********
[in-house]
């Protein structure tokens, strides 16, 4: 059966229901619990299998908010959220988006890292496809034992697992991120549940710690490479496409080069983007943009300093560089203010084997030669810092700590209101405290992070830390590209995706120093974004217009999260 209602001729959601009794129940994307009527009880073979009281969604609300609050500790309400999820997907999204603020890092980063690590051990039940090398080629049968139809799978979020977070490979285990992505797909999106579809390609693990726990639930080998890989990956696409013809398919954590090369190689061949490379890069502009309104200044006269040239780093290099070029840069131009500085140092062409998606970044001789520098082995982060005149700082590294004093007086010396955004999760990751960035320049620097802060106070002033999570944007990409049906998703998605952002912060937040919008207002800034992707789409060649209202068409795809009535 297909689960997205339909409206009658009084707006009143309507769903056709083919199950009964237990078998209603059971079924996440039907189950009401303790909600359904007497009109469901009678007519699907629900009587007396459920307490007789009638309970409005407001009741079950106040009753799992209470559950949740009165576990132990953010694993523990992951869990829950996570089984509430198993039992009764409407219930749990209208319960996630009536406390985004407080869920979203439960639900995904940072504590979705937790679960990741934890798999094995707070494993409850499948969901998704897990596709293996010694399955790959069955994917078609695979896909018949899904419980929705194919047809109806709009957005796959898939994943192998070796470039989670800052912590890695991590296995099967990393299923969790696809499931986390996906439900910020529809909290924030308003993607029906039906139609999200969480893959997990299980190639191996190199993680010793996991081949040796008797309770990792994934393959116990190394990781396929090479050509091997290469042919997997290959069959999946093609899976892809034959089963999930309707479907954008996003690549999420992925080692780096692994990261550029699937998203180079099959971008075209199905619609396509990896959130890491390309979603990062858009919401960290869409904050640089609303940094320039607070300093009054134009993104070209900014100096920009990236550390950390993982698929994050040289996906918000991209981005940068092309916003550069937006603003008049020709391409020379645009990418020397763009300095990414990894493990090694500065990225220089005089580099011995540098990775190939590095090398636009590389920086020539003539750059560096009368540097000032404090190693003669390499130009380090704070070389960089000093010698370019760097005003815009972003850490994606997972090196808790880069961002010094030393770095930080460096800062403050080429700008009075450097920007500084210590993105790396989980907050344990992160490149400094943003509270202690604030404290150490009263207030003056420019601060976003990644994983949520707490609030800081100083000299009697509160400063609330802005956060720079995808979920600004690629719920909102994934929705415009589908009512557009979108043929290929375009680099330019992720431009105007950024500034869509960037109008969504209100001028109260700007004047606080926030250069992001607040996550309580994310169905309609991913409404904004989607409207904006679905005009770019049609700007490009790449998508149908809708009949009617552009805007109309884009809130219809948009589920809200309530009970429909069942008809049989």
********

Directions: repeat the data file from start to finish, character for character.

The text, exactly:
[in-house]
């Protein structure tokens, strides 16, 4: 059966229901619990299998908010959220988006890292496809034992697992991120549940710690490479496409080069983007943009300093560089203010084997030669810092700590209101405290992070830390590209995706120093974004217009999260 209602001729959601009794129940994307009527009880073979009281969604609300609050500790309400999820997907999204603020890092980063690590051990039940090398080629049968139809799978979020977070490979285990992505797909999106579809390609693990726990639930080998890989990956696409013809398919954590090369190689061949490379890069502009309104200044006269040239780093290099070029840069131009500085140092062409998606970044001789520098082995982060005149700082590294004093007086010396955004999760990751960035320049620097802060106070002033999570944007990409049906998703998605952002912060937040919008207002800034992707789409060649209202068409795809009535 297909689960997205339909409206009658009084707006009143309507769903056709083919199950009964237990078998209603059971079924996440039907189950009401303790909600359904007497009109469901009678007519699907629900009587007396459920307490007789009638309970409005407001009741079950106040009753799992209470559950949740009165576990132990953010694993523990992951869990829950996570089984509430198993039992009764409407219930749990209208319960996630009536406390985004407080869920979203439960639900995904940072504590979705937790679960990741934890798999094995707070494993409850499948969901998704897990596709293996010694399955790959069955994917078609695979896909018949899904419980929705194919047809109806709009957005796959898939994943192998070796470039989670800052912590890695991590296995099967990393299923969790696809499931986390996906439900910020529809909290924030308003993607029906039906139609999200969480893959997990299980190639191996190199993680010793996991081949040796008797309770990792994934393959116990190394990781396929090479050509091997290469042919997997290959069959999946093609899976892809034959089963999930309707479907954008996003690549999420992925080692780096692994990261550029699937998203180079099959971008075209199905619609396509990896959130890491390309979603990062858009919401960290869409904050640089609303940094320039607070300093009054134009993104070209900014100096920009990236550390950390993982698929994050040289996906918000991209981005940068092309916003550069937006603003008049020709391409020379645009990418020397763009300095990414990894493990090694500065990225220089005089580099011995540098990775190939590095090398636009590389920086020539003539750059560096009368540097000032404090190693003669390499130009380090704070070389960089000093010698370019760097005003815009972003850490994606997972090196808790880069961002010094030393770095930080460096800062403050080429700008009075450097920007500084210590993105790396989980907050344990992160490149400094943003509270202690604030404290150490009263207030003056420019601060976003990644994983949520707490609030800081100083000299009697509160400063609330802005956060720079995808979920600004690629719920909102994934929705415009589908009512557009979108043929290929375009680099330019992720431009105007950024500034869509960037109008969504209100001028109260700007004047606080926030250069992001607040996550309580994310169905309609991913409404904004989607409207904006679905005009770019049609700007490009790449998508149908809708009949009617552009805007109309884009809130219809948009589920809200309530009970429909069942008809049989």